Rainier National Park 2

July 21, 2021

It was a breath-taking drive from the Paradise area of Rainier National Park to the Ohanapecosh Campground. We pulled off at a scenic point, and two women, Sara and Mindy, from Seattle commented on our Yeti. We talked with them for at least 30 minutes and had a lot in common. We exchanged numbers, something that I rarely, if ever, do (especially with people who live on the opposite coast), but I wanted to get out of my comfort zone and connect with people. We continued on our way but then had a scare: the gas light came on and we were sitting idle at a temporary light because of construction on the road. It was a stressful situation, but luckily it was a false alarm; it was just the angle of the gas in the tank because our vehicle was on an incline.

The drive from Paradise area to Ohanapecosh area

We finally arrived at the Ohanapecosh Campground to discover a tent and chairs at our site that did not belong to us. The two rangers who helped us were professional and apologetic. Fortunately there was another site available, which turned out to be more impressive than our original one. This would be our home for two nights.

Ohanapecosh Campground

July 22, 2021

It was chilly when we awoke, and there was no reason to rush to get out of the covers. We enjoyed a leisurely morning at the campground with John’s parents until the four of us headed over to the Grove of the Patriarchs Trail. We were slightly concerned about parking; luckily we had no issue with getting a spot, but I can see it being a problem later in the day.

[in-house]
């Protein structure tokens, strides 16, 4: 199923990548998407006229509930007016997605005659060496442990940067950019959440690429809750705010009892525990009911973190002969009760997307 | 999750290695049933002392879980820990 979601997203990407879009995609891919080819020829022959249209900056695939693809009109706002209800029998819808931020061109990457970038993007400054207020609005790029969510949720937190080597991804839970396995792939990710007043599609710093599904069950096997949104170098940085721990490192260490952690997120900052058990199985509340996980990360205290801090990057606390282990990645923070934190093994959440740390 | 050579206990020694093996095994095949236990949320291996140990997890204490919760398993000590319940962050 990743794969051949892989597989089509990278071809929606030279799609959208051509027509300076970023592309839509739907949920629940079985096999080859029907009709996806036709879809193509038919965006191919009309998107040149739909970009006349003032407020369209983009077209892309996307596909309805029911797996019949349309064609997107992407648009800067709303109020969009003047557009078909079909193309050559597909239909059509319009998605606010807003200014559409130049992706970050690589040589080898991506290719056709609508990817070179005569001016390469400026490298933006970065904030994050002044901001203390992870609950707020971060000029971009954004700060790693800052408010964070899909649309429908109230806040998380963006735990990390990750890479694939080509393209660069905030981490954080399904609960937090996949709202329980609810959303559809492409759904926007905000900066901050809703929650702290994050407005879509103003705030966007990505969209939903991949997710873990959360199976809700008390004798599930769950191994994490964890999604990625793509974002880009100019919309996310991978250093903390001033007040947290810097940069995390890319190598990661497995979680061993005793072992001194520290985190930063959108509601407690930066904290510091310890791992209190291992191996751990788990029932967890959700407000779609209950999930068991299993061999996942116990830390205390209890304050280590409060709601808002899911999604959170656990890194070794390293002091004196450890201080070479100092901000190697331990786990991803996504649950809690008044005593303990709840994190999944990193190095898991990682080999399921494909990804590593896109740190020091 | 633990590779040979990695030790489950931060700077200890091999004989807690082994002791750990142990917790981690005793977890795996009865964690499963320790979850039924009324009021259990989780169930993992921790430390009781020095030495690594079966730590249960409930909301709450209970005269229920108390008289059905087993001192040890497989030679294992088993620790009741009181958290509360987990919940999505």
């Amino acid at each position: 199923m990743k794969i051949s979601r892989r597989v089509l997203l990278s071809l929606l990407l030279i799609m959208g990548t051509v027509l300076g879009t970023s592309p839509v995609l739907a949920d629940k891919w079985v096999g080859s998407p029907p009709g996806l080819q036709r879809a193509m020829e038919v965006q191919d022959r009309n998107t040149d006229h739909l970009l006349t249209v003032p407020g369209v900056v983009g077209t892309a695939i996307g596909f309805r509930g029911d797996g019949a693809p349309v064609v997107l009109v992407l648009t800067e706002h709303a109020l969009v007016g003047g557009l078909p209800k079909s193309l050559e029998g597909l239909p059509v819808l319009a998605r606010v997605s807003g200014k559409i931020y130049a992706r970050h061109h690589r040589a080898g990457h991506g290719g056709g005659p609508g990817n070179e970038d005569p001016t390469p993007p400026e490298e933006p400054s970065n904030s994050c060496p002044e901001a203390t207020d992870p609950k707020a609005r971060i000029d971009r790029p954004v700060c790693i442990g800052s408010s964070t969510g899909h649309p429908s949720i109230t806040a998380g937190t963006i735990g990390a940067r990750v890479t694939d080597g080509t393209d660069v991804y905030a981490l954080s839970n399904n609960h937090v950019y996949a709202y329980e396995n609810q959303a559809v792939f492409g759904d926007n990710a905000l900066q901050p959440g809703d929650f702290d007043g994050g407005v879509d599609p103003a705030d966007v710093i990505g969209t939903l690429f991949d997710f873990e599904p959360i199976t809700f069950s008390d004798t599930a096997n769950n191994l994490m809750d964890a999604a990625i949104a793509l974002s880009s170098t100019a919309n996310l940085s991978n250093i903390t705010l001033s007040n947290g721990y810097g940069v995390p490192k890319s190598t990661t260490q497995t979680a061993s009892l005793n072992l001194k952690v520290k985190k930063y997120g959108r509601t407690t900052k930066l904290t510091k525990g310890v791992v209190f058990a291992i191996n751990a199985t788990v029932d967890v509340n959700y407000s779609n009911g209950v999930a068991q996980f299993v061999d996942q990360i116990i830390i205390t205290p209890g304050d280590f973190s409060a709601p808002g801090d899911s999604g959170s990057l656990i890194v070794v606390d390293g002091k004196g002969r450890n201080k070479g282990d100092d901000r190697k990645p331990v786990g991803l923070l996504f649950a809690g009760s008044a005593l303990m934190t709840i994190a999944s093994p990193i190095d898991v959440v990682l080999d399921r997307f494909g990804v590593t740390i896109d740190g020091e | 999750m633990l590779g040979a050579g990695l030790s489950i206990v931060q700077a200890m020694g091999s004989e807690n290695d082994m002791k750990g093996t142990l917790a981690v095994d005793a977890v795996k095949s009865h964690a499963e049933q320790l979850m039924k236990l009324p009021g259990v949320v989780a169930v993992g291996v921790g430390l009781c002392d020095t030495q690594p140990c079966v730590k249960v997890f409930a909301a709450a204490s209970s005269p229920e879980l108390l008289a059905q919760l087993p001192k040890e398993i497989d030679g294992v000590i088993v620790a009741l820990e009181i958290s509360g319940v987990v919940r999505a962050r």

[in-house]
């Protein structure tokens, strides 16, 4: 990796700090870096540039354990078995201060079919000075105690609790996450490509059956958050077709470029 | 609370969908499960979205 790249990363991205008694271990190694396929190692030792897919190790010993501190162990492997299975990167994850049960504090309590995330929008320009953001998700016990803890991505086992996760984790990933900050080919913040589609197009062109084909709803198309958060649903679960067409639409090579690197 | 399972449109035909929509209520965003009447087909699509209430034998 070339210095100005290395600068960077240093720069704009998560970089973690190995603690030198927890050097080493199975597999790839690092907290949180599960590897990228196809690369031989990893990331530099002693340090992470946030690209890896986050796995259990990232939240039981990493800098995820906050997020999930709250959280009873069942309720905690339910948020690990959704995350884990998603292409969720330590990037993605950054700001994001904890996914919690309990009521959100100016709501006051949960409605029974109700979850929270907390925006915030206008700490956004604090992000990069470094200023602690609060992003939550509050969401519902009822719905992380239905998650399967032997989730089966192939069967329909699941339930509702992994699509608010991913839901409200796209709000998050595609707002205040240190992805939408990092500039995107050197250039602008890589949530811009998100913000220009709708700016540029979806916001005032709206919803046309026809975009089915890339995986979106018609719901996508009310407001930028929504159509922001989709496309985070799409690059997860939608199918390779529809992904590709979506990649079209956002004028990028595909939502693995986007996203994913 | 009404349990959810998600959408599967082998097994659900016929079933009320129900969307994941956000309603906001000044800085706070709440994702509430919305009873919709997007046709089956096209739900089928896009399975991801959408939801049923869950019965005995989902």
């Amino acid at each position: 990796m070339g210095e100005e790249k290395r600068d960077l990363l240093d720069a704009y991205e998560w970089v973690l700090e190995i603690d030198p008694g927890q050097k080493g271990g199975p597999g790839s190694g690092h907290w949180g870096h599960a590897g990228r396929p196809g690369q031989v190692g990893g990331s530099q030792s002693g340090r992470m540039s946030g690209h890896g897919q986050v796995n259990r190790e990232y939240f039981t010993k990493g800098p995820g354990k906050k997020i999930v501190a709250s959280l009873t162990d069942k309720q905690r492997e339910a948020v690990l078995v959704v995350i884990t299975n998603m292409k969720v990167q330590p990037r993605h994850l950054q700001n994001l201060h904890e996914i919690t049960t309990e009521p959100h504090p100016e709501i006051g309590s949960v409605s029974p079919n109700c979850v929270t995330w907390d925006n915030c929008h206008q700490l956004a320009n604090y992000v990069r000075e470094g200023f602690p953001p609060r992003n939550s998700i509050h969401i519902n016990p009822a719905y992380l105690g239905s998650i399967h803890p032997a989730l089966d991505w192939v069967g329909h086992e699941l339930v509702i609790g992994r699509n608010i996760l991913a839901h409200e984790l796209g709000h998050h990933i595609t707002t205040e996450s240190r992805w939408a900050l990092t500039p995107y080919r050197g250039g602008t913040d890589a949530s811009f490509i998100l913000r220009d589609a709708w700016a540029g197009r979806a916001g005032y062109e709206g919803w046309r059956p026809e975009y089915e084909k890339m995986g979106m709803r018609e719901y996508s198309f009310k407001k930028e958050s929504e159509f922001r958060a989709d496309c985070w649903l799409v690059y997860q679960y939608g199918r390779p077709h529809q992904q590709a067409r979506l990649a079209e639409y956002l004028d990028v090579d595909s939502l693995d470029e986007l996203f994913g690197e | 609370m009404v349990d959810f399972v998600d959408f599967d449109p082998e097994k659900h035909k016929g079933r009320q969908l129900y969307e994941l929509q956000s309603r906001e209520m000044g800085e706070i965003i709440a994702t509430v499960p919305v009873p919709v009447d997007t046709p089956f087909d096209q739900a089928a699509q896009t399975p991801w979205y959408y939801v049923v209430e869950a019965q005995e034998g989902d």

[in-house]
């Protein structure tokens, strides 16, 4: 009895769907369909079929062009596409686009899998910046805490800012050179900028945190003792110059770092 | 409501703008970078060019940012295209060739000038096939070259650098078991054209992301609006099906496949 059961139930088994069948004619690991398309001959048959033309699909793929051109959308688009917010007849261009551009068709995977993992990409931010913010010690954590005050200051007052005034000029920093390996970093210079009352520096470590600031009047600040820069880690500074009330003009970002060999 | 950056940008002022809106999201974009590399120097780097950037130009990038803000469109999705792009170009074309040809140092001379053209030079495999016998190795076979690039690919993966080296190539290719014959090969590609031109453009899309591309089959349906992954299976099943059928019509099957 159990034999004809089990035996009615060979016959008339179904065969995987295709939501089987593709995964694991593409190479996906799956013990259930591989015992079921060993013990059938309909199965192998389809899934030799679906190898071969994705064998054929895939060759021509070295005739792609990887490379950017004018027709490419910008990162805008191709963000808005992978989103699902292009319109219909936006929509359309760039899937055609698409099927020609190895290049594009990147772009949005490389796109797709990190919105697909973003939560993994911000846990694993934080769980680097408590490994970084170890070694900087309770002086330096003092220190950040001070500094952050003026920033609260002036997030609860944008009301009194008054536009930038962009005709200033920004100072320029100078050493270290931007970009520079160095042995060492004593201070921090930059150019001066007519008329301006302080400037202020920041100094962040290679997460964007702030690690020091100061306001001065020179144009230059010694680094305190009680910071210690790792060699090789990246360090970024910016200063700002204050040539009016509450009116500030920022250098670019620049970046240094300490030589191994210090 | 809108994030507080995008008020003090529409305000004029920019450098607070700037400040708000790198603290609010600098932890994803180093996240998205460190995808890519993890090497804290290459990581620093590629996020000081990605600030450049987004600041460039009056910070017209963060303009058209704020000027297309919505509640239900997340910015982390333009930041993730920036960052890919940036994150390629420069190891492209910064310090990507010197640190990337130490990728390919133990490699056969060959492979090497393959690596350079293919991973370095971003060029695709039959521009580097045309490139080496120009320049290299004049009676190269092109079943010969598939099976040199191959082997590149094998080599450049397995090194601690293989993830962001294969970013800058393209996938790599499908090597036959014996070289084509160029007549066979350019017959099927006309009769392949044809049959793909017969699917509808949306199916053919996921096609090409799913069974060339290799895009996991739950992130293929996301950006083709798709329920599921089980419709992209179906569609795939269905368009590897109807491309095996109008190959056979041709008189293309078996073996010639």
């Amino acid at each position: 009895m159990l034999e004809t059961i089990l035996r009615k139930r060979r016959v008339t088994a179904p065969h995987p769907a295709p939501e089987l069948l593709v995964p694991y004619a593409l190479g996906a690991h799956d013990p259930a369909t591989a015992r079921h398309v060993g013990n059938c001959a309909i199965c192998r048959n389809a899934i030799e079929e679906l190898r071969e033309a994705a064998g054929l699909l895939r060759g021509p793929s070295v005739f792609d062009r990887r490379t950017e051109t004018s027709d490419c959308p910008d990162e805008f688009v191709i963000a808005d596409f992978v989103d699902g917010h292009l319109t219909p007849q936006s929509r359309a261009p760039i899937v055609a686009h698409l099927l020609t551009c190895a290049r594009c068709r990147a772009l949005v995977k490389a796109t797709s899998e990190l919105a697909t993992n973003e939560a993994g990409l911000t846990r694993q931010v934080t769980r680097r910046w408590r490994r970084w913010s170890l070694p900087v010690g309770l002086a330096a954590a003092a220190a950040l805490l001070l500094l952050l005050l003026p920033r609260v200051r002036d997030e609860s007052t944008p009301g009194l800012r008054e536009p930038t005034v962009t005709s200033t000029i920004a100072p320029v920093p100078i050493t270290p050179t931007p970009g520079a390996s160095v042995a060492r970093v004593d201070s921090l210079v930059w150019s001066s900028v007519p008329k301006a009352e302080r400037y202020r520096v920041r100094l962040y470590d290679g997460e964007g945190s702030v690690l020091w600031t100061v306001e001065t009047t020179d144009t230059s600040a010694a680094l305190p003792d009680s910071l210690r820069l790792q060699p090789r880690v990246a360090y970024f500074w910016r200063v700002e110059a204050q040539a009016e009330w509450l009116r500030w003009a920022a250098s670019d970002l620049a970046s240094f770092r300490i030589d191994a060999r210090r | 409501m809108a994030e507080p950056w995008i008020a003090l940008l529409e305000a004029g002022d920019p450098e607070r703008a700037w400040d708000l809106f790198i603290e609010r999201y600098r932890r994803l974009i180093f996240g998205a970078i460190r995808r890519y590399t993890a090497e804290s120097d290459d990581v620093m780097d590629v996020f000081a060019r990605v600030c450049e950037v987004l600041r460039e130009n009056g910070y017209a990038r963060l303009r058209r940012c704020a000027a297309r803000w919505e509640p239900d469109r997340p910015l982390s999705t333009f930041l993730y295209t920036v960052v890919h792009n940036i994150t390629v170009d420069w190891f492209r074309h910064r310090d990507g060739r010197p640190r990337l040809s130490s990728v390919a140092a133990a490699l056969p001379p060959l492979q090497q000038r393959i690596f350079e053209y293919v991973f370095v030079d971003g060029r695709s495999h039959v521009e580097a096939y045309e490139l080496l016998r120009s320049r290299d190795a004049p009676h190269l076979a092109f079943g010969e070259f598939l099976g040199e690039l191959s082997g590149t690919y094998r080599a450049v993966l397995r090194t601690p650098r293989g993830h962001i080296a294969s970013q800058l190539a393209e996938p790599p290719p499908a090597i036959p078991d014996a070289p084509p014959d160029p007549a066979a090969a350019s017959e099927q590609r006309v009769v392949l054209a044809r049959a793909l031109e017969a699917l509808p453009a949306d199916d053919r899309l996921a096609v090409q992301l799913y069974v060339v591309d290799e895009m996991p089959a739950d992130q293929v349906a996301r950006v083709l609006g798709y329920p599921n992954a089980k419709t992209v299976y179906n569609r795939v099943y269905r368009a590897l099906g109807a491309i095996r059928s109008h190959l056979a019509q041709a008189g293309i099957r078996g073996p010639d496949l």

Ohanapecosh River

Grove of the Patriarchs follows along the Ohanapecosh River with interpretive signs that explain the western hemlock, silver fir and red cedar trees that tower 200′ over us and have lived for over 1,000 years. I’m a big fan of these massive trees. They reminded John of Ents from The Lord of the Rings.

Grove of the Patriarchs

We grew annoyed with the crowds of people, so we left. I decided to return to our campsite via the Silver Falls Trail. When I got there, John was napping in the hammock, so I walked more around the campground. After he awoke – and recovered from his typical post-nap grumpiness – he and I explored the Silver Falls together. We had a deep conversation about our relationship. When you’re on a multiple-week cross-country road trip together, it’s vital to communicate about the little things so that they don’t add up to something bigger than it really needs to be.

Silver Falls

Our time in the Ohanapecosh area was relaxing, but John and I were ready for more hiking. It’s time to visit the Sunrise area of Rainier.

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